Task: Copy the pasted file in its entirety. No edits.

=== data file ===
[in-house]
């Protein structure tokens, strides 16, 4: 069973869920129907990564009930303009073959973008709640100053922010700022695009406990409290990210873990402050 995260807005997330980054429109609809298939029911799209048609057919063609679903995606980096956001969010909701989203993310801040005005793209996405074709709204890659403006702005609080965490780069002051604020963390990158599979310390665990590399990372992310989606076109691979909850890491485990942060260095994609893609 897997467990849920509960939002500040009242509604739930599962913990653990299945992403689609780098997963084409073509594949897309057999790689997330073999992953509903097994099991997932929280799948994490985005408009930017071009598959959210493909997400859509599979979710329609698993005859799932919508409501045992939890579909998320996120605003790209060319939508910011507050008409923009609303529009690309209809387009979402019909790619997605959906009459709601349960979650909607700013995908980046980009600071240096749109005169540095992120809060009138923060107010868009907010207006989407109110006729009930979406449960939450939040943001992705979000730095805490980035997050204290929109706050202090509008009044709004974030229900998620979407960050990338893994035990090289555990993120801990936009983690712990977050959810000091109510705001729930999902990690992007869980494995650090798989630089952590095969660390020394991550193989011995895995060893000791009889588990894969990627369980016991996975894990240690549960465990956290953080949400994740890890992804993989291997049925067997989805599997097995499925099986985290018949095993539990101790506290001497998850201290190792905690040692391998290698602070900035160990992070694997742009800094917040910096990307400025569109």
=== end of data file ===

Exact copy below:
[in-house]
């Protein structure tokens, strides 16, 4: 069973869920129907990564009930303009073959973008709640100053922010700022695009406990409290990210873990402050 995260807005997330980054429109609809298939029911799209048609057919063609679903995606980096956001969010909701989203993310801040005005793209996405074709709204890659403006702005609080965490780069002051604020963390990158599979310390665990590399990372992310989606076109691979909850890491485990942060260095994609893609 897997467990849920509960939002500040009242509604739930599962913990653990299945992403689609780098997963084409073509594949897309057999790689997330073999992953509903097994099991997932929280799948994490985005408009930017071009598959959210493909997400859509599979979710329609698993005859799932919508409501045992939890579909998320996120605003790209060319939508910011507050008409923009609303529009690309209809387009979402019909790619997605959906009459709601349960979650909607700013995908980046980009600071240096749109005169540095992120809060009138923060107010868009907010207006989407109110006729009930979406449960939450939040943001992705979000730095805490980035997050204290929109706050202090509008009044709004974030229900998620979407960050990338893994035990090289555990993120801990936009983690712990977050959810000091109510705001729930999902990690992007869980494995650090798989630089952590095969660390020394991550193989011995895995060893000791009889588990894969990627369980016991996975894990240690549960465990956290953080949400994740890890992804993989291997049925067997989805599997097995499925099986985290018949095993539990101790506290001497998850201290190792905690040692391998290698602070900035160990992070694997742009800094917040910096990307400025569109």